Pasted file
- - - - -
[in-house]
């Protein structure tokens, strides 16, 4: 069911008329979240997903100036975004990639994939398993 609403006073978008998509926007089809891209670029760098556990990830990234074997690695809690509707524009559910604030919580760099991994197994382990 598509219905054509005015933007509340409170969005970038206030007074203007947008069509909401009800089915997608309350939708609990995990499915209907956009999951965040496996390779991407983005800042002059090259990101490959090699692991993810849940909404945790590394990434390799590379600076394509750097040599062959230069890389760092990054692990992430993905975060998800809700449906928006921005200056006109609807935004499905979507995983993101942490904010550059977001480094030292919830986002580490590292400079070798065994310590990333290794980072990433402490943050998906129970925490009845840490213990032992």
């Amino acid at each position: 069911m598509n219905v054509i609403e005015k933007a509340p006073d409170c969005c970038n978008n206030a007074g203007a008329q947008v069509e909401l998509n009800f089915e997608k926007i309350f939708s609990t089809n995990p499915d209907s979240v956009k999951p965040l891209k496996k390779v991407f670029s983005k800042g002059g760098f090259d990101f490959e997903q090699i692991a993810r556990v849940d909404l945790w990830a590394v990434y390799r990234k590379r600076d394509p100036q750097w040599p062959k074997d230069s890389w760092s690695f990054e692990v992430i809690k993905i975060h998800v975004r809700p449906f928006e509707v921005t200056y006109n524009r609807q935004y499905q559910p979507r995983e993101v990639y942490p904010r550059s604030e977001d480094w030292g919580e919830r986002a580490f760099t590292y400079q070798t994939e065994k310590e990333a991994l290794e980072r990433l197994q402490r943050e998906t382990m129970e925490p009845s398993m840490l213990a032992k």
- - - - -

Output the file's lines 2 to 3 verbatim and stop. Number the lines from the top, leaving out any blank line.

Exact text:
């Protein structure tokens, strides 16, 4: 069911008329979240997903100036975004990639994939398993 609403006073978008998509926007089809891209670029760098556990990830990234074997690695809690509707524009559910604030919580760099991994197994382990 598509219905054509005015933007509340409170969005970038206030007074203007947008069509909401009800089915997608309350939708609990995990499915209907956009999951965040496996390779991407983005800042002059090259990101490959090699692991993810849940909404945790590394990434390799590379600076394509750097040599062959230069890389760092990054692990992430993905975060998800809700449906928006921005200056006109609807935004499905979507995983993101942490904010550059977001480094030292919830986002580490590292400079070798065994310590990333290794980072990433402490943050998906129970925490009845840490213990032992």
């Amino acid at each position: 069911m598509n219905v054509i609403e005015k933007a509340p006073d409170c969005c970038n978008n206030a007074g203007a008329q947008v069509e909401l998509n009800f089915e997608k926007i309350f939708s609990t089809n995990p499915d209907s979240v956009k999951p965040l891209k496996k390779v991407f670029s983005k800042g002059g760098f090259d990101f490959e997903q090699i692991a993810r556990v849940d909404l945790w990830a590394v990434y390799r990234k590379r600076d394509p100036q750097w040599p062959k074997d230069s890389w760092s690695f990054e692990v992430i809690k993905i975060h998800v975004r809700p449906f928006e509707v921005t200056y006109n524009r609807q935004y499905q559910p979507r995983e993101v990639y942490p904010r550059s604030e977001d480094w030292g919580e919830r986002a580490f760099t590292y400079q070798t994939e065994k310590e990333a991994l290794e980072r990433l197994q402490r943050e998906t382990m129970e925490p009845s398993m840490l213990a032992k």